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Nanny Sara McClain’s biggest mistake wasn’t getting her head caught in her new employer’s fence--it was letting his eight-year-old niece and nephew try to help.
Now Sara’s still stuck, slathered with peanut butter, and facing a boss who’s more handsome than he has a right to be.
"Dev?" another child’s voice yelled. "Where’d you go?"
"Over here." The bushes shook a few yards to Sara’s right.
A small pair of sandaled feet scuffed through the grass and passed in front of the hedge.
Sara caught a glimpse of a floral print skirt and deduced that this must be Bethel.
"What are you doing?" the girl’s voice scolded. "You’re not supposed to get dirty. That nanny’s coming."
Sara bit her lip. A little dirt was nothing compared to the first impression she was about to make.
"I’m not getting dirty," Devon announced with an air of self-importance. "I’m helping this lady look for her cat."
"The one with her head in the fence."
Sara had a sudden desire to kick herself--and probably would have if she could have figured out how, considering the position she was in.
"Devon," Bethel’s tone was skeptical, "you know Uncle Jake doesn’t like it when you make up stories."
"I’m not making it up."
"You are, too!"
"Am not! I can prove it."
Footsteps stomped in Sara’s direction. She shrunk back, praying that some benevolent spirit would grant her the power to disappear before the shrubs could part.
No such luck.
"See?" Devon pulled back the branches and smirked triumphantly.
A second freckled face, framed with longer red hair, gave Sara a wide-eyed perusal, then turned to Devon. "What’s she doing in there?"
"I told you." He sighed with exasperation. "She’s looking for her cat."
"To tell the truth--" Sara let out a short, nervous laugh. "--I-I seem to have another problem."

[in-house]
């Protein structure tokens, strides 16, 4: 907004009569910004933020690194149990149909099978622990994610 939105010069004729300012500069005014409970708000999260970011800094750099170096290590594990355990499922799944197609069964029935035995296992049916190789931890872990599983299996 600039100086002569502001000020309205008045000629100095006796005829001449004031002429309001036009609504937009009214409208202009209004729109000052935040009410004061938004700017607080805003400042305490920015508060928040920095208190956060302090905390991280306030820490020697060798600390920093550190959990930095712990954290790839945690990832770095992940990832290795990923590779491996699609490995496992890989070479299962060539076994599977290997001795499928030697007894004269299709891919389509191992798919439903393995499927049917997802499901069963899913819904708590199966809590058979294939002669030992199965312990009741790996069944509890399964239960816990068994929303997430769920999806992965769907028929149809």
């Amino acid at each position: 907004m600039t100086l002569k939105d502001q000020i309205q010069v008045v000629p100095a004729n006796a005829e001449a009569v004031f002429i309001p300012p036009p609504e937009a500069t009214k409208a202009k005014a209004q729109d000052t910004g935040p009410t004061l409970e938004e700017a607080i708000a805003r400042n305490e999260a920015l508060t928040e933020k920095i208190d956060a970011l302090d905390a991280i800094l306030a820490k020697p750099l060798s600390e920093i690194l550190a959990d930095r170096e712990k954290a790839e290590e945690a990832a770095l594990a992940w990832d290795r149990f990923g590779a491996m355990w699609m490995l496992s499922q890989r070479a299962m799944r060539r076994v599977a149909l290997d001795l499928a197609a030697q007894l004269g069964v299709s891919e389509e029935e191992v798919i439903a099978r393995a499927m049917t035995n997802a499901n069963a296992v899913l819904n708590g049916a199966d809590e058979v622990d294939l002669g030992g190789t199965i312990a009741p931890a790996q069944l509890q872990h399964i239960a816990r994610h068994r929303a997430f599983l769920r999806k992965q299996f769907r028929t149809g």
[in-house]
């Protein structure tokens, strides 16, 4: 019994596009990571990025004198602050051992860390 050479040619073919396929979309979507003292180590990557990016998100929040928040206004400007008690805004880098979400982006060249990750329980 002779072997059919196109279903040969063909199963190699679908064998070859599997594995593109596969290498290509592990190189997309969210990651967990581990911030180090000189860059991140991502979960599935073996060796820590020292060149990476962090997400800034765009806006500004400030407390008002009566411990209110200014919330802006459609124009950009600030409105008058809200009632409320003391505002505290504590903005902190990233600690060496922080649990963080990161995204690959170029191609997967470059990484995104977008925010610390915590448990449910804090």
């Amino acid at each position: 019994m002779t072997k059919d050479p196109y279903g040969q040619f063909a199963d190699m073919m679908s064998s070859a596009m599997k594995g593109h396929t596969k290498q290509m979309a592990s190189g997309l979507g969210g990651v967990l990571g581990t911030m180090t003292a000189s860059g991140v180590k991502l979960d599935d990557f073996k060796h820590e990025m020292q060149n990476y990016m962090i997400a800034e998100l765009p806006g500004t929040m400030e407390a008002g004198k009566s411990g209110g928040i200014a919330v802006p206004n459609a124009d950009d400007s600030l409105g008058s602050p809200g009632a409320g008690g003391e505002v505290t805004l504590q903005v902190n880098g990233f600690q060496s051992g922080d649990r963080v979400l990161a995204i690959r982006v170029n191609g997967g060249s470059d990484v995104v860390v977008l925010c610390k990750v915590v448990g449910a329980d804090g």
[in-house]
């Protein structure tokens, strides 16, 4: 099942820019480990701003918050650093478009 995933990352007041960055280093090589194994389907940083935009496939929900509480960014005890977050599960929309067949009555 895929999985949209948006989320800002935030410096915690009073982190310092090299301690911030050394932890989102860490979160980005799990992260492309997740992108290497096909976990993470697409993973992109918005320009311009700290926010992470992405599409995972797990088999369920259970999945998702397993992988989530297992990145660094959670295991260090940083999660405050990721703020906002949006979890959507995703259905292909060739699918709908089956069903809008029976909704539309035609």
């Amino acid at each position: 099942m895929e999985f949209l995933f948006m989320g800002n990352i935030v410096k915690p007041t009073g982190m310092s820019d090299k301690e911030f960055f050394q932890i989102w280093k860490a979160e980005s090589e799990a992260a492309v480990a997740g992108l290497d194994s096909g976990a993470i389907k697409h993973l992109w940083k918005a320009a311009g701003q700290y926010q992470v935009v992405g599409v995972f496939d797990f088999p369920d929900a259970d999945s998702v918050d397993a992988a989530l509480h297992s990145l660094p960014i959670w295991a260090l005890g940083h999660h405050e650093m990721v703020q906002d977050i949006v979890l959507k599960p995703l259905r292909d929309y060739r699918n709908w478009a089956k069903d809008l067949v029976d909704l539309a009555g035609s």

They looked at her with interest.
"I think I might be... well..." She braced herself for their reaction. "...stuck."
"Stuck!" The pair gaped.
For a split second, she dared to hope they wouldn’t laugh.
But they did.
Loud, high-pitched whoops filled the air. Devon doubled over and slapped at his knee. Bethel disregarded her earlier admonitions to him and threw herself down to roll in the dirt.
Sara’s face flamed. She wondered if their reaction was any indication of what their uncle’s might be, but doubted it. Judging by the stiff formality of Jake Wardell’s letter, the attorney was some grumpy, hunch-backed old man who had long since lost his sense of humor. No doubt he would be angry--and with just cause. Anyone who couldn’t handle herself with some semblance of dignity should not be in charge of two impressionable children, let alone a classroom full of them. Maybe it was best that she didn’t fulfill her dream of becoming an art teacher. Maybe this was fate.
She blinked back tears as the twins’ laughter began to subside.
Bethel was the first to catch her breath. She wiped at her own eyes and looked up at Devon. "How are we going to get her out?"
We! Sara started and bumped her shoulders against the bars. What did she mean we? Weren’t they going to get an adult? "You guys, I think--"
"I know!" Devon began to hop around in excited circles. "We’ll do what Uncle Jake did when I got my foot stuck in the vacuum cleaner."
Sara tensed. "Vacuum cleaner?"
Christy Cameron writes romance because she can’t resist a happy ending. A once-and-future college English instructor, she lives on a farm in Illinois with her husband and their three kids. Over Yesterday is her second published novel.
Book Publisher: Wings ePress
No. of Pages: 206
Paper Weight (lb): 8.9
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